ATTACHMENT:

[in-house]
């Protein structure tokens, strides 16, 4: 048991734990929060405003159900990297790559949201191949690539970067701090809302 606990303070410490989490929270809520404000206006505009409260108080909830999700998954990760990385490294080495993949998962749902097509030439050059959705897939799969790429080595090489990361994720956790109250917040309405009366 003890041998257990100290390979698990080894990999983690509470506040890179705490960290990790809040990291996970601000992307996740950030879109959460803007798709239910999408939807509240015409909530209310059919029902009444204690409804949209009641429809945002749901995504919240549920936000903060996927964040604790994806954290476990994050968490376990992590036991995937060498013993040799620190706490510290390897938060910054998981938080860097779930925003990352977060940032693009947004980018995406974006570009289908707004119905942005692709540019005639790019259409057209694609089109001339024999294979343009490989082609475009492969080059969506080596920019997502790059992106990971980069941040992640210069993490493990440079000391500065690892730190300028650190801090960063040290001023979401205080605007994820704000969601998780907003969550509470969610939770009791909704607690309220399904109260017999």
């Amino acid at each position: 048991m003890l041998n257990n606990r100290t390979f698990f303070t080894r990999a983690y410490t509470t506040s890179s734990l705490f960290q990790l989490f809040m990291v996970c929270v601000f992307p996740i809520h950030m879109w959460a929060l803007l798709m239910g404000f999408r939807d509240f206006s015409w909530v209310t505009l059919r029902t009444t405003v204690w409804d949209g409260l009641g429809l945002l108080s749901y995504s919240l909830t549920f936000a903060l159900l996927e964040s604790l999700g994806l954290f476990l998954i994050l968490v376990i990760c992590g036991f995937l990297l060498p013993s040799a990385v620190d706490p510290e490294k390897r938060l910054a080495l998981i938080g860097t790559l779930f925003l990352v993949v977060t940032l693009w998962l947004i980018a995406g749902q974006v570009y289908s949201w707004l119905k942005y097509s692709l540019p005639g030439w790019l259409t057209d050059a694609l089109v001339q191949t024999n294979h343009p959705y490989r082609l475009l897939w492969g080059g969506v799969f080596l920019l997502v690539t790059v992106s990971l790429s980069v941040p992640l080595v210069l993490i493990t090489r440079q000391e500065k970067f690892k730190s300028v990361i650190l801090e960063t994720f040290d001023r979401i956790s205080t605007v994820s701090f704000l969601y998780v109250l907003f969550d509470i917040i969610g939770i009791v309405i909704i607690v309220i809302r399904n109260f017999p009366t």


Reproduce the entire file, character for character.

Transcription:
[in-house]
């Protein structure tokens, strides 16, 4: 048991734990929060405003159900990297790559949201191949690539970067701090809302 606990303070410490989490929270809520404000206006505009409260108080909830999700998954990760990385490294080495993949998962749902097509030439050059959705897939799969790429080595090489990361994720956790109250917040309405009366 003890041998257990100290390979698990080894990999983690509470506040890179705490960290990790809040990291996970601000992307996740950030879109959460803007798709239910999408939807509240015409909530209310059919029902009444204690409804949209009641429809945002749901995504919240549920936000903060996927964040604790994806954290476990994050968490376990992590036991995937060498013993040799620190706490510290390897938060910054998981938080860097779930925003990352977060940032693009947004980018995406974006570009289908707004119905942005692709540019005639790019259409057209694609089109001339024999294979343009490989082609475009492969080059969506080596920019997502790059992106990971980069941040992640210069993490493990440079000391500065690892730190300028650190801090960063040290001023979401205080605007994820704000969601998780907003969550509470969610939770009791909704607690309220399904109260017999």
């Amino acid at each position: 048991m003890l041998n257990n606990r100290t390979f698990f303070t080894r990999a983690y410490t509470t506040s890179s734990l705490f960290q990790l989490f809040m990291v996970c929270v601000f992307p996740i809520h950030m879109w959460a929060l803007l798709m239910g404000f999408r939807d509240f206006s015409w909530v209310t505009l059919r029902t009444t405003v204690w409804d949209g409260l009641g429809l945002l108080s749901y995504s919240l909830t549920f936000a903060l159900l996927e964040s604790l999700g994806l954290f476990l998954i994050l968490v376990i990760c992590g036991f995937l990297l060498p013993s040799a990385v620190d706490p510290e490294k390897r938060l910054a080495l998981i938080g860097t790559l779930f925003l990352v993949v977060t940032l693009w998962l947004i980018a995406g749902q974006v570009y289908s949201w707004l119905k942005y097509s692709l540019p005639g030439w790019l259409t057209d050059a694609l089109v001339q191949t024999n294979h343009p959705y490989r082609l475009l897939w492969g080059g969506v799969f080596l920019l997502v690539t790059v992106s990971l790429s980069v941040p992640l080595v210069l993490i493990t090489r440079q000391e500065k970067f690892k730190s300028v990361i650190l801090e960063t994720f040290d001023r979401i956790s205080t605007v994820s701090f704000l969601y998780v109250l907003f969550d509470i917040i969610g939770i009791v309405i909704i607690v309220i809302r399904n109260f017999p009366t």